As a little teaser of what Bernie has installed for you, here is an extract from the book with a short chapter entitled "PARTY TRICKS" from his Egypt experiences.......

   On the rare occasion that I got out of the Cessna Husky on the airstrip, the crew would gather around jabbering away in Arabic trying to teach me a few words. (I was learning to count, tell the time and a few basic words like please, thank you, gidday etc.) They would also try out a few English words on me and offer me cigarettes. All of them smoked except Edward, and I tried to tell them how unhealthy the habit was, to no avail. It was considered very macho and strong to smoke.

To demonstrate just how strong they were, one of them showed me a little game they thought was quite special. Placing two river stones a bit bigger than golf balls on a fuel drum about three inches apart, they placed another long thin river stone spanning and on top of the first two.

With a blood-curdling shout the demonstrator would karate chop the centre of the long thin stone and it would break in half. Everyone laughed and clapped and congratulated the karate man who broke stones with his bare hands.

Of course I joined in the fun, as you do. Pulling Edward aside with a smile, I asked him to tell the crew, that Kiwi pilots that don’t smoke were exceptionally tough and brave. I would like to demonstrate this fact if they promised not to try it themselves.

Sensing the start of an international competition, the boys all nodded enthusiastically, with absolutely no intention of not trying whatever this crazy Kiwi was about to demonstrate, and they crowded around to witness the event.

The trick I was about to demonstrate was essentially sleight of hand, as most ‘magic’ is, and would be very impressive on any hard surface like a table or concrete wall. I planned to use a steel 200 litre fuel drum that was standing close to the Cessna Husky.

Above - "Testing the Local Transport"

Left - "Knuckle Crunching Party Tricks" 

The top of these steel drums has a rim or up-stand (where the flat top joins the barrel part), which sticks up about a centimetre from the top of the drum and is about four millimetres thick. A simple and harmless section of the drum one would assume, but for my ‘demonstration’ a lethal, knuckle smashing, steel, skin remover. Hand position is important. I close my hand into a fist and tap the first finger joints on the hard surface, not the actual knuckles. The secret is to open your fist during the downward swipe so your fingertips strike the hard edge with the appropriate THUNK, and then quickly make a fist after striking the edge.

Two points need to be emphasised here: 1) do not repeat the trick more than once as finger tips can get bruised and smarter observers may catch on; and 2) a psychological build up gets the audience nicely primed.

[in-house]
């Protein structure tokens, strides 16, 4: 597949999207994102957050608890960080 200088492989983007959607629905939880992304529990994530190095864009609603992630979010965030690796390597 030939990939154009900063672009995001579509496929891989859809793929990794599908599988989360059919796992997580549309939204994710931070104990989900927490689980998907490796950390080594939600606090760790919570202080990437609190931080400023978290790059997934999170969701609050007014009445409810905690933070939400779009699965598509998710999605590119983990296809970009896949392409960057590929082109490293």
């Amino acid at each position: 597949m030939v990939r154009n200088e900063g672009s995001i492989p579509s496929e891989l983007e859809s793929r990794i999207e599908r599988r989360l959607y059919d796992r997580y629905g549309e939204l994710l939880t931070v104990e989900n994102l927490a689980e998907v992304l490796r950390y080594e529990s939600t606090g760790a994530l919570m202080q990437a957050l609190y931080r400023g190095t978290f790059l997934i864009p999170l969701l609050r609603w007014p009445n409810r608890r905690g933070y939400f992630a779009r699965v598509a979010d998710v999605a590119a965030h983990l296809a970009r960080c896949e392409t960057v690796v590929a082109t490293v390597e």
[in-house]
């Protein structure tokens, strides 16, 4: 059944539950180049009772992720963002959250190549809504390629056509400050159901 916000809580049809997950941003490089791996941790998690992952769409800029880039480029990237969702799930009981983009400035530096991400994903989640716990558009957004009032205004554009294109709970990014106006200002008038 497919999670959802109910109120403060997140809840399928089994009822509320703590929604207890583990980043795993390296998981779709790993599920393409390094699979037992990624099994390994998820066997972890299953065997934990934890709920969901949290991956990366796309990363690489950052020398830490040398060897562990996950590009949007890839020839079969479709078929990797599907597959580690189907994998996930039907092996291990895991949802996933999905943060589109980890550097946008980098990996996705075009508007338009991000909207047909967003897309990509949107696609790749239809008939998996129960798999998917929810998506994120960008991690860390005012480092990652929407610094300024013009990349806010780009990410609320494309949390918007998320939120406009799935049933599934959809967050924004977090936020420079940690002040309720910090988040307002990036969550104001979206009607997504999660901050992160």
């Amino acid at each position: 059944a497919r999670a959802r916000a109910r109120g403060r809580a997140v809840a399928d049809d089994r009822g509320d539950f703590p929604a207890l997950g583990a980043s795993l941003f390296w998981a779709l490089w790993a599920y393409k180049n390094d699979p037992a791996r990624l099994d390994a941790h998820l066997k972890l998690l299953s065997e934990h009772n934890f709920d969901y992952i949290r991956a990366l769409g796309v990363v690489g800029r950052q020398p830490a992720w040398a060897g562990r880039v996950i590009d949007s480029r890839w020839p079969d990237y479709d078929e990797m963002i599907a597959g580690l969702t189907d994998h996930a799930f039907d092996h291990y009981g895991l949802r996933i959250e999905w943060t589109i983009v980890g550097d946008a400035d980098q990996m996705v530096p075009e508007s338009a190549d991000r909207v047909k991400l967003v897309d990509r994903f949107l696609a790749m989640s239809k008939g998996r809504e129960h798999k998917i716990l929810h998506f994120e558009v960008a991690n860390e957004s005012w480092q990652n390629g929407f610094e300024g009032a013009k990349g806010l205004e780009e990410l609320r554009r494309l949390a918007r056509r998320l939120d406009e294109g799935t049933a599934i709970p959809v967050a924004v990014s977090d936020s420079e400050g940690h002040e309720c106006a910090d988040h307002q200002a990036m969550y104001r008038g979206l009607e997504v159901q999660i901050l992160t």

Followed closely by the crew I slowly walk over to the fuel drum and stare at the top for about ten seconds, flexing my shoulders a few times and stretching my arms out over the drum. Deep breathing is the next part of the build up. A soft, slow hissing of breath accompanied by the occasional deep grunt got the lads nicely in the zone.

A deathly silence falls over the group and 18 eyes closely follow my every move.

Perfect! I have them totally spellbound!

Still moving slowly and deliberately so as to not break the spell, I start a noisy series of deep breaths and blowing through pursed lips, more shoulder flexing and gently tapping my knuckles on the rim of the drum, meanwhile staring ferociously at the rim. Moving even more slowly I take a step back from the drum, slowly shaking my head and blowing on my knuckles.

Nine pairs of eyes are now like saucers and the moment is right to strike as I am obviously in a trance and psyched up to go. The audience is totally mesmerised.

Stepping decisively up to the drum I tap my knuckles three times on the lip, then theatrically raise my arm in the air and with a mighty blood curdling HYYEEEYAA! Strike cruelly down on the rim of the drum.

With a sickening, bone crunching thud my ‘knuckles’ strike the rim and spontaneously a collective horrified gasp comes from the audience. They could almost feel the pain.

Stepping back from the drum with the appropriate grimace – actually I had got a bit carried away with my own act and my finger tips were bloody sore – I wound down by blowing on my knuckles with a series of shoulder and finger flexing exercises thrown in for good measure.

The lads were hugely impressed, crowding and jostling around wanting to examine my knuckles, which of course were undamaged. Not so my fingertips, which were sore and bruised for days after. This of course was my closely guarded secret.

I performed this trick again one more time before the end of the season as they were constantly at me to show them again. My standard reply was that it took 12 years of daily training and non smoking to perfect the technique and it was too mentally draining to do it too often. They were a little suspicious and I noticed a couple of bandages on one of their hands the day after the first demonstration. I did have the thought that if I were asked to walk across the canal on top of the water, as that would be a natural progression; I may lose some of the kudos gained from the drum exercise. However I am not one to jump at shadows and decided to address that situation if it arose.

"Tanta Airfield, Cessna Husky Fleet" - North of Cairo, Egypt